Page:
• Definition of an epitope on Japanese encephalitis virus (JEV) envelope protein recognized by JEV-specific murine CD8(+) cytotoxic T lymphocytes, K Takada, H Masaki, E Konishi, M Takahashi, Kurane, I, ARCHIVES OF VIROLOGY, 145, 3, 523, 534,   2000 , 10.1007/s007050050043
    Summary:We defined an epitope on the Japanese encephalitis virus (JEV) envelope (E) protein recognized by CD8(+) cytotoxic T lymphocytes (CTLs). CTLs induced in JEV-infected BALB/c (H-2(d)) mice recognized E and/or premembrane (PrM) proteins, while CTLs in C57BL/6J (H-2(b)) and C3H/HeJ (H-2(k)) mice did not. JEV-specific CTLs had a phenotype of CD3(+) CD4(-) CD8(+). Twenty-four 9-amino acid (a.a.) peptides, which had binding motifs for H-2K(d), H-2L(d) or H-2D(d), were synthesized according to the amino acid sequences of PrM and E proteins. CTLs induced by JEV infection recognized only the peptide K-3. Immunization of BALB/c mice with only a group of peptides including K-3 induced CTLs which recognized the homologous K-3 peptide, while immunization with other peptides did not. The peptide K-3 had a binding motif for H-2K(d). This is consistent with the finding that JEV-specific CTLs in BALB/c mice was H-2K(d)-restricted. These results indicate that the epitope recognized by CTLs in BALB/c mice is located between a.a. 60 and 68 on the E protein, corresponding to an a.a. sequence of CYHASVTDI.
  • Characterization of the I-Ed - restricted peptide recognized by an anti-idiotypic CD4+ T cell line, Masaki,H, Yamane,S, Irimajiri,K, Horiuchi,A, Yamaguchi,J, Suzuki,R, Kurane,I, Journal of Clinical and Laboratory Immunology, 49, 1,   1997
  • Establishment and characterization of an anti-idiotypic CD4(+) CD8(-) T cell line to murine anti-alpha(1->3) dextran antibody, H Masaki, K Irimajiri, A Horiuchi, J Yamaguchi, T Toyosaki, R Suzuki, Kurane, I, CELLULAR IMMUNOLOGY, 174, 2, 180, 189,   1996 12 , 10.1006/cimm.1996.0308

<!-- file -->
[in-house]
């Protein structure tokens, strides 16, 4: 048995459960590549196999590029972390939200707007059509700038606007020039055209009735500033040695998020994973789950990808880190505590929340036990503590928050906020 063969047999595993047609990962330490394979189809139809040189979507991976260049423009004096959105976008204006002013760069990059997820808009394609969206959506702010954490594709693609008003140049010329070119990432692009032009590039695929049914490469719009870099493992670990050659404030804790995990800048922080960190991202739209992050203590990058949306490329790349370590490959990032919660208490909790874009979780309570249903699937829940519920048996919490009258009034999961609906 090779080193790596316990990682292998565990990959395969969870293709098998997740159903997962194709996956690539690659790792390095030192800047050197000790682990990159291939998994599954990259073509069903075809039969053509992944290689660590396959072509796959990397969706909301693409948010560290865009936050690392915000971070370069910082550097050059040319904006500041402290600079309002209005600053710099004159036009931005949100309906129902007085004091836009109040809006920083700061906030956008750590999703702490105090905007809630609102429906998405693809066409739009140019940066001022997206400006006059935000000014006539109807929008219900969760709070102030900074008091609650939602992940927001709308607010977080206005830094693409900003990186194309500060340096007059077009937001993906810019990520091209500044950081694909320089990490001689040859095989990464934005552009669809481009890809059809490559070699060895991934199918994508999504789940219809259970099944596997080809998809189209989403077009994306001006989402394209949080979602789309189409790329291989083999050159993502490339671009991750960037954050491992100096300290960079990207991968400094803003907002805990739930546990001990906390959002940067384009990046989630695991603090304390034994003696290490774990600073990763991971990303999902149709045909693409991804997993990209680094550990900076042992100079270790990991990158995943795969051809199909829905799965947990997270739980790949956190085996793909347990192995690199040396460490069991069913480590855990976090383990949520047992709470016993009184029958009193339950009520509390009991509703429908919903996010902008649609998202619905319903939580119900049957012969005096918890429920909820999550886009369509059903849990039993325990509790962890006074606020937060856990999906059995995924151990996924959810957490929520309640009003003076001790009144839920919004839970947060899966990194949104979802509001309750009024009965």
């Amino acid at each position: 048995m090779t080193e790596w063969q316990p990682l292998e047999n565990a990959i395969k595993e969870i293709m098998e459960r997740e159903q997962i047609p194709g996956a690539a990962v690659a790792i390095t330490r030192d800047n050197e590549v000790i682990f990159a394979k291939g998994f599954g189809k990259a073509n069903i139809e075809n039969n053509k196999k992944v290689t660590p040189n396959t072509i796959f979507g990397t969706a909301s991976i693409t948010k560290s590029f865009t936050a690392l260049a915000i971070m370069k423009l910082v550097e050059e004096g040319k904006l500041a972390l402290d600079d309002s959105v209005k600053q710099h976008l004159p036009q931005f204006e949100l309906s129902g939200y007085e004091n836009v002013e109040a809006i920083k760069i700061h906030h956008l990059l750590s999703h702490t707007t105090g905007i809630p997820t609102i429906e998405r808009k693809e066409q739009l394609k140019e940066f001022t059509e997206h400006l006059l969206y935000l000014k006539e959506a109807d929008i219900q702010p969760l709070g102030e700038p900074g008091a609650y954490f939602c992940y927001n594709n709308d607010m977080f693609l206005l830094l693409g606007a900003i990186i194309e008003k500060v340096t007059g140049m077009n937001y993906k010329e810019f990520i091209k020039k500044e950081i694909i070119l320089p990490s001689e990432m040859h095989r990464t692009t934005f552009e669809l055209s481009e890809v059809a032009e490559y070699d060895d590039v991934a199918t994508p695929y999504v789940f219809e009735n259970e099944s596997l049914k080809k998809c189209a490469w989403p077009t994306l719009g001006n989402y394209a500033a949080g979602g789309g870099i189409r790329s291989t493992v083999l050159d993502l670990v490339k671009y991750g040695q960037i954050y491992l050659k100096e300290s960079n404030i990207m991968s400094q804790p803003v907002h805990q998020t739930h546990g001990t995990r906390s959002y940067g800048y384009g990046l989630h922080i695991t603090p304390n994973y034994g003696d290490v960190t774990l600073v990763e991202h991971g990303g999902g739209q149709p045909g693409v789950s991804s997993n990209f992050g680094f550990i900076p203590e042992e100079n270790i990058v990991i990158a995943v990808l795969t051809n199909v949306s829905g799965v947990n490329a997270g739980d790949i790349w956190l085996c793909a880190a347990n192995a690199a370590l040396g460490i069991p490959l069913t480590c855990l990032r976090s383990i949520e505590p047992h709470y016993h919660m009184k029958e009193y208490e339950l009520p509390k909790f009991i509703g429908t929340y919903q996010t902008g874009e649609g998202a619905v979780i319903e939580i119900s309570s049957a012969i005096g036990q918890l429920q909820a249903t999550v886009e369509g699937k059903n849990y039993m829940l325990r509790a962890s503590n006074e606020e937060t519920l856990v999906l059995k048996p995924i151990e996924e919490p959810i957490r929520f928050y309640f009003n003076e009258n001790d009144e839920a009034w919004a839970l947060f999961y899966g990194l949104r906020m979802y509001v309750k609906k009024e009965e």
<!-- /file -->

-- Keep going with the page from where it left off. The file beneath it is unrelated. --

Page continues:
Summary:It is known that anti-alpha(1 --> 3) dextran antibodies of BALB/c mice are ordinarily of distinctive idiotypes (Id), one of which is the individual idiotype (IdI) that is represented by J558 or M104E to myeloma protein. In the present study, we established T cell line of Th1 type which recognized the Id of anti-alpha(1 --> 3) dextran antibody, and investigated its specificity and functions. The T cell line, named J-2R, had a phenotype of CD3(+) CD4(+) CD8(-) and expressed alpha beta-T cell receptors (TcR). J-2R proliferated in response to J558 in an I-E(d)-restricted manner but did not respond to M104E which had substitution at amino acids 100 and 101. We confirmed that J-2R recognized J558 IdI, using synthetic peptides corresponding to two serial amino acid residues, Arg(100) and Tyr(101), spanning the J558 IdI in the third hypervariable region (hv3) of the heavy chain. alpha(1 --> 3) dextran-binding B cells which were isolated from dextran-immunized mice activated J-2R, but B cells from nonimmune mice did not. J-2R produced IL-2, IFN-gamma and IL-6, but did not produce IL-4, IL-5, or IL-10. Furthermore, J-2R inhibited the growth of J558 myeloma cells inoculated to the syngeneic mice in vivo. These findings suggest that Id-specific CD4(+) T cells, J-2R, are involved in Id network and may play a role in vivo. J-2R is useful for analysis of the role of the Id-specific helper T cells in immune network because J558 IdI is frequently present on anti-alpha(1 --> 3) dextran antibodies. (C) 1996 Academic Press, Inc.